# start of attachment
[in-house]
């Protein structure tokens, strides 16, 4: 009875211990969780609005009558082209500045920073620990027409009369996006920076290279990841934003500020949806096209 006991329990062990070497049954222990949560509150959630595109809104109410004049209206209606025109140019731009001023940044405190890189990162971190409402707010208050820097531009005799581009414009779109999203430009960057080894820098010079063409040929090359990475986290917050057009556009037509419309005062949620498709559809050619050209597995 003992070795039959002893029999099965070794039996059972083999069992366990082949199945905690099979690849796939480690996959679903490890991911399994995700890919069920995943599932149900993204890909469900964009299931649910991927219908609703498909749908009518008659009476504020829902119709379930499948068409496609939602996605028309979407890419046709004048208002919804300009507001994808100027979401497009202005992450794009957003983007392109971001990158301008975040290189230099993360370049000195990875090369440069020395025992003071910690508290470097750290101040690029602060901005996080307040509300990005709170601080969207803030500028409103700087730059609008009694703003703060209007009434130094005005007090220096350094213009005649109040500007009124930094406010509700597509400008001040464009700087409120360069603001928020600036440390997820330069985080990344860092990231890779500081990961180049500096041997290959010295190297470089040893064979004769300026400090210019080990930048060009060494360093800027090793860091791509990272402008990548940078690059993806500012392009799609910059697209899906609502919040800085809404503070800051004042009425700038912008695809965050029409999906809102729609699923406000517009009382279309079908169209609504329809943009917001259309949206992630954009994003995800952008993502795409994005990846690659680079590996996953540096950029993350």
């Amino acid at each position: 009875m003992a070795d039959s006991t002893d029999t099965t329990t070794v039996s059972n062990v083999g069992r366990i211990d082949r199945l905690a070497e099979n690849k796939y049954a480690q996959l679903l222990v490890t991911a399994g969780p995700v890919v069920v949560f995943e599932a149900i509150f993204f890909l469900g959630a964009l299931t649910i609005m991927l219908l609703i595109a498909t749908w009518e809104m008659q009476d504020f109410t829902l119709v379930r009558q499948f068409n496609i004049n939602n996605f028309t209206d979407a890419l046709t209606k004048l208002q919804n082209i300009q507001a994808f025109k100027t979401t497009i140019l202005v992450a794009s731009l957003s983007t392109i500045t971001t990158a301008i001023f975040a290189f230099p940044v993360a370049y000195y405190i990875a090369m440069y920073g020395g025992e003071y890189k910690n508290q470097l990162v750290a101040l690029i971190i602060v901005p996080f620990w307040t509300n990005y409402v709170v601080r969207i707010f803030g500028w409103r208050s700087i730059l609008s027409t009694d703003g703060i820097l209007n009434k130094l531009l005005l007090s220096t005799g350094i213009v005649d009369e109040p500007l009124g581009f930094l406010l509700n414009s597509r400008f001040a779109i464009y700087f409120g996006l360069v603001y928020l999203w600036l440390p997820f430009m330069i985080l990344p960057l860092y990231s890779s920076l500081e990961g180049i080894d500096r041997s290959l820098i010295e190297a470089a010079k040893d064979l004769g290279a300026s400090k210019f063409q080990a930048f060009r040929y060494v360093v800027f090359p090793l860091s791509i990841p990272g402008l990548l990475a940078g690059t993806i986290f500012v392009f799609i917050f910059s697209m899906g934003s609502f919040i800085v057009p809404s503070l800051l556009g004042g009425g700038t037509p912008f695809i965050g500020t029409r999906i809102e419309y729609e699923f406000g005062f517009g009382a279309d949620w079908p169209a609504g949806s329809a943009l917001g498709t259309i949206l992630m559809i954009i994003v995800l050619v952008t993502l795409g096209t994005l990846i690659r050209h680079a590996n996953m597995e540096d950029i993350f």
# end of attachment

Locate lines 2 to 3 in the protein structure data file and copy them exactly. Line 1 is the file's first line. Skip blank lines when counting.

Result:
């Protein structure tokens, strides 16, 4: 009875211990969780609005009558082209500045920073620990027409009369996006920076290279990841934003500020949806096209 006991329990062990070497049954222990949560509150959630595109809104109410004049209206209606025109140019731009001023940044405190890189990162971190409402707010208050820097531009005799581009414009779109999203430009960057080894820098010079063409040929090359990475986290917050057009556009037509419309005062949620498709559809050619050209597995 003992070795039959002893029999099965070794039996059972083999069992366990082949199945905690099979690849796939480690996959679903490890991911399994995700890919069920995943599932149900993204890909469900964009299931649910991927219908609703498909749908009518008659009476504020829902119709379930499948068409496609939602996605028309979407890419046709004048208002919804300009507001994808100027979401497009202005992450794009957003983007392109971001990158301008975040290189230099993360370049000195990875090369440069020395025992003071910690508290470097750290101040690029602060901005996080307040509300990005709170601080969207803030500028409103700087730059609008009694703003703060209007009434130094005005007090220096350094213009005649109040500007009124930094406010509700597509400008001040464009700087409120360069603001928020600036440390997820330069985080990344860092990231890779500081990961180049500096041997290959010295190297470089040893064979004769300026400090210019080990930048060009060494360093800027090793860091791509990272402008990548940078690059993806500012392009799609910059697209899906609502919040800085809404503070800051004042009425700038912008695809965050029409999906809102729609699923406000517009009382279309079908169209609504329809943009917001259309949206992630954009994003995800952008993502795409994005990846690659680079590996996953540096950029993350």
């Amino acid at each position: 009875m003992a070795d039959s006991t002893d029999t099965t329990t070794v039996s059972n062990v083999g069992r366990i211990d082949r199945l905690a070497e099979n690849k796939y049954a480690q996959l679903l222990v490890t991911a399994g969780p995700v890919v069920v949560f995943e599932a149900i509150f993204f890909l469900g959630a964009l299931t649910i609005m991927l219908l609703i595109a498909t749908w009518e809104m008659q009476d504020f109410t829902l119709v379930r009558q499948f068409n496609i004049n939602n996605f028309t209206d979407a890419l046709t209606k004048l208002q919804n082209i300009q507001a994808f025109k100027t979401t497009i140019l202005v992450a794009s731009l957003s983007t392109i500045t971001t990158a301008i001023f975040a290189f230099p940044v993360a370049y000195y405190i990875a090369m440069y920073g020395g025992e003071y890189k910690n508290q470097l990162v750290a101040l690029i971190i602060v901005p996080f620990w307040t509300n990005y409402v709170v601080r969207i707010f803030g500028w409103r208050s700087i730059l609008s027409t009694d703003g703060i820097l209007n009434k130094l531009l005005l007090s220096t005799g350094i213009v005649d009369e109040p500007l009124g581009f930094l406010l509700n414009s597509r400008f001040a779109i464009y700087f409120g996006l360069v603001y928020l999203w600036l440390p997820f430009m330069i985080l990344p960057l860092y990231s890779s920076l500081e990961g180049i080894d500096r041997s290959l820098i010295e190297a470089a010079k040893d064979l004769g290279a300026s400090k210019f063409q080990a930048f060009r040929y060494v360093v800027f090359p090793l860091s791509i990841p990272g402008l990548l990475a940078g690059t993806i986290f500012v392009f799609i917050f910059s697209m899906g934003s609502f919040i800085v057009p809404s503070l800051l556009g004042g009425g700038t037509p912008f695809i965050g500020t029409r999906i809102e419309y729609e699923f406000g005062f517009g009382a279309d949620w079908p169209a609504g949806s329809a943009l917001g498709t259309i949206l992630m559809i954009i994003v995800l050619v952008t993502l795409g096209t994005l990846i690659r050209h680079a590996n996953m597995e540096d950029i993350f």